The Minnesota Supreme Court left open a narrow door for potential claims against the State for economic losses suffered by businesses from COVID related shutdowns.
In Buzzell v. Walz, the plaintiff sued for damages over the shutdown of his wedding venue and restaurant. The court addressed a remedial provision of the emergency powers law, Minn. Stat. Ch. 12, which provides that an “owner of commandeered property must be promptly paid just compensation for its use and all damages done to the property while so used for emergency management purposes.” The court held that, for property to be “commandeered” so as to qualify for compensation, “the government must exercise exclusive control over or obtain exclusive possession of the property such that the government could physically use it for an emergency management purpose. The government exercises exclusive physical control or exclusive possession of private property when only the government may exercise control or possession of the property and the owner is denied all control over or possession of the property.”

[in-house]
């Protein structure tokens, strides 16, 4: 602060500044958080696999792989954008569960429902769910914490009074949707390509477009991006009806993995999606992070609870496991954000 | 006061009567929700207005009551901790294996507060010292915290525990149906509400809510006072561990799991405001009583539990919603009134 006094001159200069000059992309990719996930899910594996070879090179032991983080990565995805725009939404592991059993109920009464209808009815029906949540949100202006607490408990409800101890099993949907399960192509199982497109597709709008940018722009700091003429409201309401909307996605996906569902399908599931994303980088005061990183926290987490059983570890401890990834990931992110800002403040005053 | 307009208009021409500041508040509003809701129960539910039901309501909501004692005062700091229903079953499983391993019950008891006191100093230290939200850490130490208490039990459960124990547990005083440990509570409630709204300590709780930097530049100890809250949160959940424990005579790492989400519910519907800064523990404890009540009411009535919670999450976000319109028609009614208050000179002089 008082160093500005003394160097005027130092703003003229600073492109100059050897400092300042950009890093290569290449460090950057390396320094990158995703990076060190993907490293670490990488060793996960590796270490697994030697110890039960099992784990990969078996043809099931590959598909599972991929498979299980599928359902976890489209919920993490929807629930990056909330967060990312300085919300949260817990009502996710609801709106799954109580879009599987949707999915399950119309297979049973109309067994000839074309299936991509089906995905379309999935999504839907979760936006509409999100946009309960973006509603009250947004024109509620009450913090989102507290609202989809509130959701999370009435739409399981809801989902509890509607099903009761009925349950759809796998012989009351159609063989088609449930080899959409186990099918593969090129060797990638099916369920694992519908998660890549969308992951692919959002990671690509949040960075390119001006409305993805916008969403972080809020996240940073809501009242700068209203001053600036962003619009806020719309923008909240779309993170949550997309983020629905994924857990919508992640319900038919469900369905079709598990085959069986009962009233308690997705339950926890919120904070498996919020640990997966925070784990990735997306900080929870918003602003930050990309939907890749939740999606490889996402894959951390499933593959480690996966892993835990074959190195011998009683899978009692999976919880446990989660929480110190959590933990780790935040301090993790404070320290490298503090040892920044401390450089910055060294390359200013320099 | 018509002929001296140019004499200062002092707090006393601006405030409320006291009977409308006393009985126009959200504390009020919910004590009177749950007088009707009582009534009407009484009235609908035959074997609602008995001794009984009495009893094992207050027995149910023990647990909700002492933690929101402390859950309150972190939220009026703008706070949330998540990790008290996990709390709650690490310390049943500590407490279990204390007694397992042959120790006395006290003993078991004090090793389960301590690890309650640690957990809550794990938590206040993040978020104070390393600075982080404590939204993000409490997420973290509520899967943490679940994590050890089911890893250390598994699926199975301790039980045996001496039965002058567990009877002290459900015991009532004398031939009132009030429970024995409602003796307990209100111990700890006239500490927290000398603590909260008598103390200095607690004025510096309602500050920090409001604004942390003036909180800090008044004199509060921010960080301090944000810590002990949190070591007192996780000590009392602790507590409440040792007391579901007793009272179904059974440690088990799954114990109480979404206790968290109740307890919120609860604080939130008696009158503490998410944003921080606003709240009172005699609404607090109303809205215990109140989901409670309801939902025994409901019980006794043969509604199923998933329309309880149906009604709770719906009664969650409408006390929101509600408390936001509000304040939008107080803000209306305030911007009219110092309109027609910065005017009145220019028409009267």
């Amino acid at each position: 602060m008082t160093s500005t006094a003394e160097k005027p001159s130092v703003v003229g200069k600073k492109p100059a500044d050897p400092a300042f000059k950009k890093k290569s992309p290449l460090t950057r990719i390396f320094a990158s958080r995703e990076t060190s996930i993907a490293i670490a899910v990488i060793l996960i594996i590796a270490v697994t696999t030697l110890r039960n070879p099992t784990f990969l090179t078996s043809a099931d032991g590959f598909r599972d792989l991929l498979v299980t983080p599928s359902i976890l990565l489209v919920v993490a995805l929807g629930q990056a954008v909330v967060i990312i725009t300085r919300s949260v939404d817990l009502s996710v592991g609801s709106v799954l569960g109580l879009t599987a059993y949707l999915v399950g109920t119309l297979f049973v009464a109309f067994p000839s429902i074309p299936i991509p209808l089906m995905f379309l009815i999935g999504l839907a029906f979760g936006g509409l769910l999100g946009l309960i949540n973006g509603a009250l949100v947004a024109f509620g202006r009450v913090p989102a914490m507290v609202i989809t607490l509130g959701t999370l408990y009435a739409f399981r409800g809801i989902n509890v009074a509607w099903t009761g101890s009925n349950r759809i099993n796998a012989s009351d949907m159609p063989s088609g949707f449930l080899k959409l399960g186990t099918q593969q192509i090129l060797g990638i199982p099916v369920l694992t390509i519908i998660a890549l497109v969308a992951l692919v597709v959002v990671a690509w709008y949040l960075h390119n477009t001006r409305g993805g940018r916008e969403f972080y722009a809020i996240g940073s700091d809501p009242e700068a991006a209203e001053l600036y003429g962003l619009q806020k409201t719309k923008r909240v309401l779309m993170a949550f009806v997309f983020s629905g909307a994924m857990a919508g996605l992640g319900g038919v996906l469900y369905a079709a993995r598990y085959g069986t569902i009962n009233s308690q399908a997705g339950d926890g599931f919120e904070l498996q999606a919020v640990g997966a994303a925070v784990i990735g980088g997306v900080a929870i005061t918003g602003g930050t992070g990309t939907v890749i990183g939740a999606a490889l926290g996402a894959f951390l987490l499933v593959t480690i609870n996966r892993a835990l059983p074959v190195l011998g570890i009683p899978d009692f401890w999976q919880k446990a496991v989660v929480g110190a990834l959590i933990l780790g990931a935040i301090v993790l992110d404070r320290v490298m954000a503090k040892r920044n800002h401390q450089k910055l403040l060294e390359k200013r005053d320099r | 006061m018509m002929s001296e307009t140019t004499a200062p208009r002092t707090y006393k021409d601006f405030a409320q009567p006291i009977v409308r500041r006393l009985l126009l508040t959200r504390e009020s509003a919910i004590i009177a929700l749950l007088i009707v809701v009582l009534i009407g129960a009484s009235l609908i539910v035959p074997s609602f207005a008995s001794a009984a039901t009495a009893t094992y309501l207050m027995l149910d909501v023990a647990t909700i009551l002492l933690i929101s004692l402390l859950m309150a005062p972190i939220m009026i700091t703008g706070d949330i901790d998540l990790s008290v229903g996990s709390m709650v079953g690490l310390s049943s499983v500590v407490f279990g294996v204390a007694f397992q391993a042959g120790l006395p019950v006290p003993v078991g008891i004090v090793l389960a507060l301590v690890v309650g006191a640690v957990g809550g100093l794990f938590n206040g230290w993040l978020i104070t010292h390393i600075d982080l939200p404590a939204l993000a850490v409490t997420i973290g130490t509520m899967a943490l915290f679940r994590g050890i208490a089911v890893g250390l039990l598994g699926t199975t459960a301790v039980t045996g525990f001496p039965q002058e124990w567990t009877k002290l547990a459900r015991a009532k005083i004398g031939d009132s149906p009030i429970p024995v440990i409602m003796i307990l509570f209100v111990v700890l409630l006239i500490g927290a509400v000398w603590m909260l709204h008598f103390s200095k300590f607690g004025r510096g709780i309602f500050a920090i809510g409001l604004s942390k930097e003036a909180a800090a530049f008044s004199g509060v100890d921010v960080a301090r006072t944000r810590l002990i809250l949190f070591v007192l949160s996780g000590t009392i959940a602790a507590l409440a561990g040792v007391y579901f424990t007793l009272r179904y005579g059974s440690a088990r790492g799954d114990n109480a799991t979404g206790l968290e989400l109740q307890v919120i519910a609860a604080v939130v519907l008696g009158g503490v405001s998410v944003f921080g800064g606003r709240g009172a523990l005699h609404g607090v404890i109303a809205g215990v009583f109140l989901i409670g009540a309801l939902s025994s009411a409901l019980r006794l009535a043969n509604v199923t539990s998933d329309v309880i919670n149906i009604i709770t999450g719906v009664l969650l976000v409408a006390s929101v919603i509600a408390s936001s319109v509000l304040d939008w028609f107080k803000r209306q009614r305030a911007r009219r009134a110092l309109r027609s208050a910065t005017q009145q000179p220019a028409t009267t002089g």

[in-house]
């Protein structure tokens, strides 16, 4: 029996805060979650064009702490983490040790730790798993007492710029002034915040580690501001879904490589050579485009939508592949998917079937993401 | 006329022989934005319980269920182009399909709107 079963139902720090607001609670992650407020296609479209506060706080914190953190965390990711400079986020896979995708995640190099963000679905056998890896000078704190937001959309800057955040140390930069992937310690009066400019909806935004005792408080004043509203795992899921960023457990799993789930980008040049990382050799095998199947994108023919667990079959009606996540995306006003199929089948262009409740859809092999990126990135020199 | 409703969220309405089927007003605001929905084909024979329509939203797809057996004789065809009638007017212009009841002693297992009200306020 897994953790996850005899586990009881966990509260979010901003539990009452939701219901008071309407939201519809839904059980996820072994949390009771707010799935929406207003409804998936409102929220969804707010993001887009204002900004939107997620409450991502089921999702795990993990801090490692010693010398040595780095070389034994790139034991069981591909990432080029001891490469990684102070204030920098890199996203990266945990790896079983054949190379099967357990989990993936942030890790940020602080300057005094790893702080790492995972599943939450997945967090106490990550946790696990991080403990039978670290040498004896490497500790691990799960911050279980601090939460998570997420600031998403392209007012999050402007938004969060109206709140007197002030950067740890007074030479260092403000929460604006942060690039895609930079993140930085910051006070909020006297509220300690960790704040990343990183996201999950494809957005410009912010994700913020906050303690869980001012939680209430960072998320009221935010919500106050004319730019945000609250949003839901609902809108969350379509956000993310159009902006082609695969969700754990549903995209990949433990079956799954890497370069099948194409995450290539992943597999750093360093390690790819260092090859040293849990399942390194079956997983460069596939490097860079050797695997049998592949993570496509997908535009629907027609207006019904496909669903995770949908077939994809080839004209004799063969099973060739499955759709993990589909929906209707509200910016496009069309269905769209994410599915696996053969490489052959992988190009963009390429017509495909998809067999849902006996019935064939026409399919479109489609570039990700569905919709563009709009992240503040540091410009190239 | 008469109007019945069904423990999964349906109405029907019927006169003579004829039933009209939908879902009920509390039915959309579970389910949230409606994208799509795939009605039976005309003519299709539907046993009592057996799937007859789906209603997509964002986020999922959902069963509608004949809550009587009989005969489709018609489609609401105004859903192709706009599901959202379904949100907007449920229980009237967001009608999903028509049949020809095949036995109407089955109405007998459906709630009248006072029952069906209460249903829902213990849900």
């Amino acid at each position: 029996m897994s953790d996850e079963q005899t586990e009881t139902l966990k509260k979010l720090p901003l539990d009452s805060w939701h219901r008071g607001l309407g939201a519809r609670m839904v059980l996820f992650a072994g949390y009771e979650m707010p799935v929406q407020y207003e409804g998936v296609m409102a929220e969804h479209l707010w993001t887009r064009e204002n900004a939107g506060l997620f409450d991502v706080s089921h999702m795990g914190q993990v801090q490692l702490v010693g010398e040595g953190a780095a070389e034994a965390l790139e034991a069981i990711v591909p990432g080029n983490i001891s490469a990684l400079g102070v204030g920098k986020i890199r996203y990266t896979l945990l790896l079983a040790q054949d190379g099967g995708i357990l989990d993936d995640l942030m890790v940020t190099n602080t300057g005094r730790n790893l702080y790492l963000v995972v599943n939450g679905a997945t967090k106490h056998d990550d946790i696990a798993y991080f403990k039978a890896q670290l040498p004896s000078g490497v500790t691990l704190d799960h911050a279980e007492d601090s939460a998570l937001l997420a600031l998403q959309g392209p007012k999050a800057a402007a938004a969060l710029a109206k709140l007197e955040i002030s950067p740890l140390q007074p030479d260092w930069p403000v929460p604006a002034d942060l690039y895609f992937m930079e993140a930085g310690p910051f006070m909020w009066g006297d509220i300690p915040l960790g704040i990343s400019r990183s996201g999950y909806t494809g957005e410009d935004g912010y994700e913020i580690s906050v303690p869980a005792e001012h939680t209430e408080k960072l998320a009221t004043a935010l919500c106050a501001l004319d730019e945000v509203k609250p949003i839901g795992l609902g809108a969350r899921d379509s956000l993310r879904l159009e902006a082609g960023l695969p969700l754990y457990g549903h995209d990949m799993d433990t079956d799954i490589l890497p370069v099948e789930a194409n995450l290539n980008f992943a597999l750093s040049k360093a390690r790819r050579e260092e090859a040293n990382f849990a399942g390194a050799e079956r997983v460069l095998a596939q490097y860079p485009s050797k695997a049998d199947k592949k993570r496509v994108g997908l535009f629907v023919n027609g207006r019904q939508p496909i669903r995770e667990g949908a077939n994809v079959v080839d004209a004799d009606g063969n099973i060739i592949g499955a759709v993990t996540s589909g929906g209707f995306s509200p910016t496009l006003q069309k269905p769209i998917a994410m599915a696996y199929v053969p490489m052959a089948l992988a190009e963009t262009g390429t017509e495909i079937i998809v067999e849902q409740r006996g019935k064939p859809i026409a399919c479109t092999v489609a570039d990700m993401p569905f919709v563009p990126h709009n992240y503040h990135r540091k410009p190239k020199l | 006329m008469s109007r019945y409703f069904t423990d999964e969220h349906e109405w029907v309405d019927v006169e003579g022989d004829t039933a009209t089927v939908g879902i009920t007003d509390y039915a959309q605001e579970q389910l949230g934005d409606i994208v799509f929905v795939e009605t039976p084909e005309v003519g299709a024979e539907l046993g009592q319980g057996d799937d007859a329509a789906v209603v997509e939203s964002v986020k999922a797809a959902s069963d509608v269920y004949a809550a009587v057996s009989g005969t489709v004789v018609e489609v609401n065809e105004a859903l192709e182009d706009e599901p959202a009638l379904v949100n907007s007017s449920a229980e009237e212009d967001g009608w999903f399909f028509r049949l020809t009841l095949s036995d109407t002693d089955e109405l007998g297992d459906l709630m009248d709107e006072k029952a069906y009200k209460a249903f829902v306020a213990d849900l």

The supreme court declined to decide whether the shutdown of Buzzell’s businesses met this criteria and instead sent the case back to the trial court for consideration of the issue. Based on the supreme court’s decisions, business who were unable to operate out of their properties and suffered resulting economic losses may have a claim for compensation.